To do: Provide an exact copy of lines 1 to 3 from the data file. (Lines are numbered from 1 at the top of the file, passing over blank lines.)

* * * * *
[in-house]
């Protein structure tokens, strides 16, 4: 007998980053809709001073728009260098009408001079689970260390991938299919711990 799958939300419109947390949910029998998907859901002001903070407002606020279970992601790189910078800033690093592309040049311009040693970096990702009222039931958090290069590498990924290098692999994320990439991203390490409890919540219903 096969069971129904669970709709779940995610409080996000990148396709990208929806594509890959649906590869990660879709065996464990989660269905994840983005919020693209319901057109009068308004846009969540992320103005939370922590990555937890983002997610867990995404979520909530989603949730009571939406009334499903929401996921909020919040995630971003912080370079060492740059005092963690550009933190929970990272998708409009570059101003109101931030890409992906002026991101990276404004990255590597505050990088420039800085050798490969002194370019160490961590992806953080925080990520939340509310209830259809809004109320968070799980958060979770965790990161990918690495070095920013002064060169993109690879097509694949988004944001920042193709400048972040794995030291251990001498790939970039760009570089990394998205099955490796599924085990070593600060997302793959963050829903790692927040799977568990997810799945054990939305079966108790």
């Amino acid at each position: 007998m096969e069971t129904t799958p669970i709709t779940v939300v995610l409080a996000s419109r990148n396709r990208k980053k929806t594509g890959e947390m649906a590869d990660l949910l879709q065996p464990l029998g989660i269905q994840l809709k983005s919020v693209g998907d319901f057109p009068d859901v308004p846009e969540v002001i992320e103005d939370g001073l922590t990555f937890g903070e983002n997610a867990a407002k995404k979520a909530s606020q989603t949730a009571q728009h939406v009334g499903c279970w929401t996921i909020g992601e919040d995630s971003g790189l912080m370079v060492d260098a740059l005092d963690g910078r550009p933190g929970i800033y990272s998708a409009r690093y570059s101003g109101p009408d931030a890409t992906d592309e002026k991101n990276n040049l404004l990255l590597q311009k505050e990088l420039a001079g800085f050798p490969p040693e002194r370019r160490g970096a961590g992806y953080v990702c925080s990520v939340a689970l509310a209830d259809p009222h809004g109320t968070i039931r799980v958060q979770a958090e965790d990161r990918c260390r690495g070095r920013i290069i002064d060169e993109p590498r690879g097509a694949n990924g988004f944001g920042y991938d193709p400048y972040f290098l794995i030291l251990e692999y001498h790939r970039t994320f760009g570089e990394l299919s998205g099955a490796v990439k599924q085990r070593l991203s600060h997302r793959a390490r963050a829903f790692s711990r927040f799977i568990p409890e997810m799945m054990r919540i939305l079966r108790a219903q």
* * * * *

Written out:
[in-house]
């Protein structure tokens, strides 16, 4: 007998980053809709001073728009260098009408001079689970260390991938299919711990 799958939300419109947390949910029998998907859901002001903070407002606020279970992601790189910078800033690093592309040049311009040693970096990702009222039931958090290069590498990924290098692999994320990439991203390490409890919540219903 096969069971129904669970709709779940995610409080996000990148396709990208929806594509890959649906590869990660879709065996464990989660269905994840983005919020693209319901057109009068308004846009969540992320103005939370922590990555937890983002997610867990995404979520909530989603949730009571939406009334499903929401996921909020919040995630971003912080370079060492740059005092963690550009933190929970990272998708409009570059101003109101931030890409992906002026991101990276404004990255590597505050990088420039800085050798490969002194370019160490961590992806953080925080990520939340509310209830259809809004109320968070799980958060979770965790990161990918690495070095920013002064060169993109690879097509694949988004944001920042193709400048972040794995030291251990001498790939970039760009570089990394998205099955490796599924085990070593600060997302793959963050829903790692927040799977568990997810799945054990939305079966108790």
């Amino acid at each position: 007998m096969e069971t129904t799958p669970i709709t779940v939300v995610l409080a996000s419109r990148n396709r990208k980053k929806t594509g890959e947390m649906a590869d990660l949910l879709q065996p464990l029998g989660i269905q994840l809709k983005s919020v693209g998907d319901f057109p009068d859901v308004p846009e969540v002001i992320e103005d939370g001073l922590t990555f937890g903070e983002n997610a867990a407002k995404k979520a909530s606020q989603t949730a009571q728009h939406v009334g499903c279970w929401t996921i909020g992601e919040d995630s971003g790189l912080m370079v060492d260098a740059l005092d963690g910078r550009p933190g929970i800033y990272s998708a409009r690093y570059s101003g109101p009408d931030a890409t992906d592309e002026k991101n990276n040049l404004l990255l590597q311009k505050e990088l420039a001079g800085f050798p490969p040693e002194r370019r160490g970096a961590g992806y953080v990702c925080s990520v939340a689970l509310a209830d259809p009222h809004g109320t968070i039931r799980v958060q979770a958090e965790d990161r990918c260390r690495g070095r920013i290069i002064d060169e993109p590498r690879g097509a694949n990924g988004f944001g920042y991938d193709p400048y972040f290098l794995i030291l251990e692999y001498h790939r970039t994320f760009g570089e990394l299919s998205g099955a490796v990439k599924q085990r070593l991203s600060h997302r793959a390490r963050a829903f790692s711990r927040f799977i568990p409890e997810m799945m054990r919540i939305l079966r108790a219903q």